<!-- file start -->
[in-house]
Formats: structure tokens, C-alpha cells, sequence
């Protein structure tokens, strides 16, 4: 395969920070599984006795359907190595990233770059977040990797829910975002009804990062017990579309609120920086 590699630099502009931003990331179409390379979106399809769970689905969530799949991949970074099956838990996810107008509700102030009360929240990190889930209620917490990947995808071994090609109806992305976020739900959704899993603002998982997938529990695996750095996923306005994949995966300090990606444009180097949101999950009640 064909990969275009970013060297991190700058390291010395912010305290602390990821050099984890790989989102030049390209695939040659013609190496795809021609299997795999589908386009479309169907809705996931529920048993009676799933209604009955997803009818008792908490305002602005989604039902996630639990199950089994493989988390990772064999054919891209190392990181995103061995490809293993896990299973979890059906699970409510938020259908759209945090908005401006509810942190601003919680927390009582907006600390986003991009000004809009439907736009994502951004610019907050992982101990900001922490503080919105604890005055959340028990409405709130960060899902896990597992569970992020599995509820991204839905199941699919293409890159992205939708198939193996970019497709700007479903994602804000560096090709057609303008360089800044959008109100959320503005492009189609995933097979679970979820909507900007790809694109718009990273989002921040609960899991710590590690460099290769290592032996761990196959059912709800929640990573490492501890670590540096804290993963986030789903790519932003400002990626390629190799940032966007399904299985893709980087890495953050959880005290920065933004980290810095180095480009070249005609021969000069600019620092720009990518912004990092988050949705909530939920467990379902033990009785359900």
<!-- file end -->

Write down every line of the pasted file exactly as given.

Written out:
[in-house]
Formats: structure tokens, C-alpha cells, sequence
């Protein structure tokens, strides 16, 4: 395969920070599984006795359907190595990233770059977040990797829910975002009804990062017990579309609120920086 590699630099502009931003990331179409390379979106399809769970689905969530799949991949970074099956838990996810107008509700102030009360929240990190889930209620917490990947995808071994090609109806992305976020739900959704899993603002998982997938529990695996750095996923306005994949995966300090990606444009180097949101999950009640 064909990969275009970013060297991190700058390291010395912010305290602390990821050099984890790989989102030049390209695939040659013609190496795809021609299997795999589908386009479309169907809705996931529920048993009676799933209604009955997803009818008792908490305002602005989604039902996630639990199950089994493989988390990772064999054919891209190392990181995103061995490809293993896990299973979890059906699970409510938020259908759209945090908005401006509810942190601003919680927390009582907006600390986003991009000004809009439907736009994502951004610019907050992982101990900001922490503080919105604890005055959340028990409405709130960060899902896990597992569970992020599995509820991204839905199941699919293409890159992205939708198939193996970019497709700007479903994602804000560096090709057609303008360089800044959008109100959320503005492009189609995933097979679970979820909507900007790809694109718009990273989002921040609960899991710590590690460099290769290592032996761990196959059912709800929640990573490492501890670590540096804290993963986030789903790519932003400002990626390629190799940032966007399904299985893709980087890495953050959880005290920065933004980290810095180095480009070249005609021969000069600019620092720009990518912004990092988050949705909530939920467990379902033990009785359900």